Larch


Larch are one of the unusual group of 'decidious' conifers. There are four species of larch you may come across, either as a trained bonsai,Garden center stock, or of course collectable, they are the European, Japanese, Western and American larches, they are difficult to tell apart, however the Japanese veriety has a redder tinge to the buds when opening.

Larch have a tendancy to shed, sometimes important branches. This is almost certainly due to a lack of light. Larch when in leaf demand as much sunlight as possible. Some 50 or so years ago experiments were carried out here in the UK, placing larch saplings in light  shade, they failed to thrive compared with their siblings given more light.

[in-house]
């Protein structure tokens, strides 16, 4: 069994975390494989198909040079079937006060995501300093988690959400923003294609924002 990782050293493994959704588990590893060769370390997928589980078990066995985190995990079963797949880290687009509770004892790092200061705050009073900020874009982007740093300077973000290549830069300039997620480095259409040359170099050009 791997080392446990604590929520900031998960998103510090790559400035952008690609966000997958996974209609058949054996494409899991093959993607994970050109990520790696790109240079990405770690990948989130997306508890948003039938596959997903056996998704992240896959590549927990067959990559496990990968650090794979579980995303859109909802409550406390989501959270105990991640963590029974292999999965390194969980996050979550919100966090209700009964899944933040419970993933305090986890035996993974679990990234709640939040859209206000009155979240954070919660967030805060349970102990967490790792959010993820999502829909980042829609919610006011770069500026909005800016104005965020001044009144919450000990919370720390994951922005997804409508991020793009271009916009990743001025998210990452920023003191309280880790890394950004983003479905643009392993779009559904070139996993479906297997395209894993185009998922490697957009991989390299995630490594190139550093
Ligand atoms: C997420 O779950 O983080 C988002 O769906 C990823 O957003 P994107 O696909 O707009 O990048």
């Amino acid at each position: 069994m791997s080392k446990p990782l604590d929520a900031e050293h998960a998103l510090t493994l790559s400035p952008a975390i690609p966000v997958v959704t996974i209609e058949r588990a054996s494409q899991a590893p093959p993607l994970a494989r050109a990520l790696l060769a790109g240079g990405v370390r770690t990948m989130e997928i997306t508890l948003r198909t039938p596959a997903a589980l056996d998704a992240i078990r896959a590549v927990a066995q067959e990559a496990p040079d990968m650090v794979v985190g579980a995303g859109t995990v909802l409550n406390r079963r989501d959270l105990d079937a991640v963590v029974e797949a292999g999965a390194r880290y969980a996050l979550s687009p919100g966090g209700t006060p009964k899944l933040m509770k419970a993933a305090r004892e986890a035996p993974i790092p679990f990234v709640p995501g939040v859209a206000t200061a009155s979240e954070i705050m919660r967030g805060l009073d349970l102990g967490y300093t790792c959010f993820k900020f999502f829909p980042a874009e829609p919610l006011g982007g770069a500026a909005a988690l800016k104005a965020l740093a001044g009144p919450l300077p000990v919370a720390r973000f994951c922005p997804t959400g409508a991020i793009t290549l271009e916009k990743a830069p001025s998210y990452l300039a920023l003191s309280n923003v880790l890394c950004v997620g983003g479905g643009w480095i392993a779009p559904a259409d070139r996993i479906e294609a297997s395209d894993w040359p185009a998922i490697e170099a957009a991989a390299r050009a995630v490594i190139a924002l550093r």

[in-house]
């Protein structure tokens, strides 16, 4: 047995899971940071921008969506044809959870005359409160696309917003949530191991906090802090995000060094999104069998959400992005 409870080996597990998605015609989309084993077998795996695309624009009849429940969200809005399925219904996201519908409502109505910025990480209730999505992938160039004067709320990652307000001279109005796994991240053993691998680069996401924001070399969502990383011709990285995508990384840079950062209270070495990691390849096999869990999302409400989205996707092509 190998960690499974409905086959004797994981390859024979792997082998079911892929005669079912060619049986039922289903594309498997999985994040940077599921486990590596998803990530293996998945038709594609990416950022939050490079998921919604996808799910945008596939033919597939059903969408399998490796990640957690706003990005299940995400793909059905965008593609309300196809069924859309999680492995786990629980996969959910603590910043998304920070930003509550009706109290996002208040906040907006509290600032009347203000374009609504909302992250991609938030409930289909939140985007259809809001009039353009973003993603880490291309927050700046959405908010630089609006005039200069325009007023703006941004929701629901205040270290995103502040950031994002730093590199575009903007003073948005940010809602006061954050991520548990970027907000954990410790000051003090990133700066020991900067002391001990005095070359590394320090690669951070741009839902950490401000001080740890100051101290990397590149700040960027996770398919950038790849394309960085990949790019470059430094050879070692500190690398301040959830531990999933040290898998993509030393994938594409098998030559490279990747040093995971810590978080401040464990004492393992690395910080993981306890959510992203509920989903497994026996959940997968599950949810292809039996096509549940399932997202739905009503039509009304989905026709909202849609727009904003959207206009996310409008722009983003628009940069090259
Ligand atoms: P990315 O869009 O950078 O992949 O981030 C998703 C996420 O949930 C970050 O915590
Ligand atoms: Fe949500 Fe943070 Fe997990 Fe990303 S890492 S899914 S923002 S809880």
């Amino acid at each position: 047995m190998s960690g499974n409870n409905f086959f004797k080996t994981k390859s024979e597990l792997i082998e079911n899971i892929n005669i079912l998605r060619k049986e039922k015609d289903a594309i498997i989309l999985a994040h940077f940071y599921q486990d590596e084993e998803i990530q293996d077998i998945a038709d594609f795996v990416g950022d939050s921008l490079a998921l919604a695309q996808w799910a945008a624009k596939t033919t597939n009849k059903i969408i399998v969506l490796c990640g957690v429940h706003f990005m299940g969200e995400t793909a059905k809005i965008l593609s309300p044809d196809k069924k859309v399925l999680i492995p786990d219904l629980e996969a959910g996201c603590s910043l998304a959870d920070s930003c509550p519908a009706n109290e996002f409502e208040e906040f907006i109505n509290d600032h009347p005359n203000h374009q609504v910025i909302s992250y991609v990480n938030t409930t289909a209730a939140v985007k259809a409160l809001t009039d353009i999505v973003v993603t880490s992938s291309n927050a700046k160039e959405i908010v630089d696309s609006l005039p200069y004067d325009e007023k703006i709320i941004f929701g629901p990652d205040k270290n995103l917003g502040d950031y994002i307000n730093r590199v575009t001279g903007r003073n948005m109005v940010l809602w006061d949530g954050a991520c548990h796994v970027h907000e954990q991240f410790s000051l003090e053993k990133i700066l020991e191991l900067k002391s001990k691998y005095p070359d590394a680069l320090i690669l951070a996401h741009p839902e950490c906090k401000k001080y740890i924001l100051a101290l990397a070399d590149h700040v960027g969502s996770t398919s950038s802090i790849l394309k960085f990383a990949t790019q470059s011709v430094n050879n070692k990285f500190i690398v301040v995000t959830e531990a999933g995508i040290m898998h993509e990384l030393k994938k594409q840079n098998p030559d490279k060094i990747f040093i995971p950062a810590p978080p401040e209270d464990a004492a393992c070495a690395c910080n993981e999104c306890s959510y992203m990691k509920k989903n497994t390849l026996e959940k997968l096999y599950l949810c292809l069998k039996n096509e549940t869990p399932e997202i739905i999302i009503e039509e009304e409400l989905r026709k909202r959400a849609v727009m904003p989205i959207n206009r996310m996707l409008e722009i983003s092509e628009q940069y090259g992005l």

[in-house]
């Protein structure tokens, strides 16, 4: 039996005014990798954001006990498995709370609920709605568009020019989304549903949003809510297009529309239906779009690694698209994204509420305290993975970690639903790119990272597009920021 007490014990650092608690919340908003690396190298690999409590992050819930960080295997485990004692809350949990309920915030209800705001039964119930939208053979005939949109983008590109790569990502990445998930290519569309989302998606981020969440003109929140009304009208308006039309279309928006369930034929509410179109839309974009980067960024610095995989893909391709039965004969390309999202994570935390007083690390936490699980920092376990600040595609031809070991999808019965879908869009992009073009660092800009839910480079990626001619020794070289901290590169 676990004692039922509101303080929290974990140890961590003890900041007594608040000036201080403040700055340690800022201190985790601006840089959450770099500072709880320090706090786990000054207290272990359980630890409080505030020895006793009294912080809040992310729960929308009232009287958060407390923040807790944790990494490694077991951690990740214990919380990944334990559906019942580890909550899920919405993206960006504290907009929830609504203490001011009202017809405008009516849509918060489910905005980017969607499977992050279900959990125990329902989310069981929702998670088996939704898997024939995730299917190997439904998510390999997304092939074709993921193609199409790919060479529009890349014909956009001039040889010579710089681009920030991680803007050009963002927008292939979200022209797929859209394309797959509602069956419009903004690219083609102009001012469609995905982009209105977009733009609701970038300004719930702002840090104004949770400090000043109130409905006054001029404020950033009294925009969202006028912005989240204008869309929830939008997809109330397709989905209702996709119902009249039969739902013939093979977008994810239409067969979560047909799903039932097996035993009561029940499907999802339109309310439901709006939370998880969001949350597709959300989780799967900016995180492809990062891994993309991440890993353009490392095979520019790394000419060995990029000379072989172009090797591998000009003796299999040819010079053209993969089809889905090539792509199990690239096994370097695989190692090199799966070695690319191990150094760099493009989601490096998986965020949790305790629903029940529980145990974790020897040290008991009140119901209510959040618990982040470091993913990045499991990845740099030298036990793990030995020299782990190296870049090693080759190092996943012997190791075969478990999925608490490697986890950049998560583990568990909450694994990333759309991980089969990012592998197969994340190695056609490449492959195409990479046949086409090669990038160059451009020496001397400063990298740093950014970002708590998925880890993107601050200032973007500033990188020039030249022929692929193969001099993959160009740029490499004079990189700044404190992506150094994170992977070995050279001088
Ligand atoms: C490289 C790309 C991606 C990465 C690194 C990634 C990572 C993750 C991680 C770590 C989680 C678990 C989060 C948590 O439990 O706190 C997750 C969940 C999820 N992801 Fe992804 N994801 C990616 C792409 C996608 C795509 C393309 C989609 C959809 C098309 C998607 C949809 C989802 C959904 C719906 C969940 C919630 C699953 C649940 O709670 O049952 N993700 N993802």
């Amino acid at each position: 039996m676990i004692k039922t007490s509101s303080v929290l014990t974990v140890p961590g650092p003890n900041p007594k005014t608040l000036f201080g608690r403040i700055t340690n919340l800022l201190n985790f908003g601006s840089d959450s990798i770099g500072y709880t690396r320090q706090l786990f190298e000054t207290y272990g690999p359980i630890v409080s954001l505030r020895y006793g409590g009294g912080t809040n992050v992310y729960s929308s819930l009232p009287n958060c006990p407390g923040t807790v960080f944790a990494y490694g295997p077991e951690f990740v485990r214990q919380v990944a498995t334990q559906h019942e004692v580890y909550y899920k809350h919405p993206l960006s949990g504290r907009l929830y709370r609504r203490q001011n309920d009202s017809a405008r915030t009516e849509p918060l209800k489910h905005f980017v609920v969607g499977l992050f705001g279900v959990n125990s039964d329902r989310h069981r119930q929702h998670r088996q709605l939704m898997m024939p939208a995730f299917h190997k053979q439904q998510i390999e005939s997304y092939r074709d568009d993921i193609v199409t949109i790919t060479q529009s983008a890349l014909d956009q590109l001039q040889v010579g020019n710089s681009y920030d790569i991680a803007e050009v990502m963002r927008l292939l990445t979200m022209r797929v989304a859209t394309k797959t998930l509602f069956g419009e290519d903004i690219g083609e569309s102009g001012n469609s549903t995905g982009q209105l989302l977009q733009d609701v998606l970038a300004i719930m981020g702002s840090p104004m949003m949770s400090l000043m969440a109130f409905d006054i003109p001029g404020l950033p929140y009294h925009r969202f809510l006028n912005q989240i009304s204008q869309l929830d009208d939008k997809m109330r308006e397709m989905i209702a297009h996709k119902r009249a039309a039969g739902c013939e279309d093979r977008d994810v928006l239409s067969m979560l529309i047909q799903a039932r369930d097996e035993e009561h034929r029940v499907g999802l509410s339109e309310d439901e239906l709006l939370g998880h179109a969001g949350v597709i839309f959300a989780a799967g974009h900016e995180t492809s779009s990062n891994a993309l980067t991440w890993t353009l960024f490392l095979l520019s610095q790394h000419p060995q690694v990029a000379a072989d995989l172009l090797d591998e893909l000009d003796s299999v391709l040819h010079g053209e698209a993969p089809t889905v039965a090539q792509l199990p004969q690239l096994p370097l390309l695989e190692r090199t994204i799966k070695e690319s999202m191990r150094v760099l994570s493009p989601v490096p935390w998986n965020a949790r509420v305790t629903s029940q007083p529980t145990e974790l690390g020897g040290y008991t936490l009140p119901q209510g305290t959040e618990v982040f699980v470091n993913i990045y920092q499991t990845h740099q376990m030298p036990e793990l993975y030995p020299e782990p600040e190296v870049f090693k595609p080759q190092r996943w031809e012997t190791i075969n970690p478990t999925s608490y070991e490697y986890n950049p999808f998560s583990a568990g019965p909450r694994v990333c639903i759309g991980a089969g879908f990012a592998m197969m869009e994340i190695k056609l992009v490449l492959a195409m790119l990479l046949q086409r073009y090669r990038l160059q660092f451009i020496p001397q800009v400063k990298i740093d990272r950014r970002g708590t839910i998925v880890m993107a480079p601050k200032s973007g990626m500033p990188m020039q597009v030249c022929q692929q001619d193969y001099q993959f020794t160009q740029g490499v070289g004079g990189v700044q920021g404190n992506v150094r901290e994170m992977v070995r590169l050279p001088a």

Culturally they can be treated in the same way as any other tree, however as the needles are much softer than their fully coniferus cousins, they will burn if they do not get enough water to cope if kept in full sun all day.

As with all conifers they will do better in a more open, grittier soil than their deciduous counterparts and are best suited to deep.

In autumn, just before leaf fall, the needles turn a wonderful yellow.

Larch are hardier outdoors in winter than true conifers, as they shed their needles.

In the ground the larches can reach 35m


Until the Enlargement of the European Union the term 'European Larch'  was a bit of a misnomer, as is native range was southern alpine europe and the caucasus. However as one of the major timber producing trees, it was extensively planted throughout.

The tree was introduced into the UK in the 1620's.


The native range of Larix decidua


Allen. C. Roffey 16:22 03/02/2003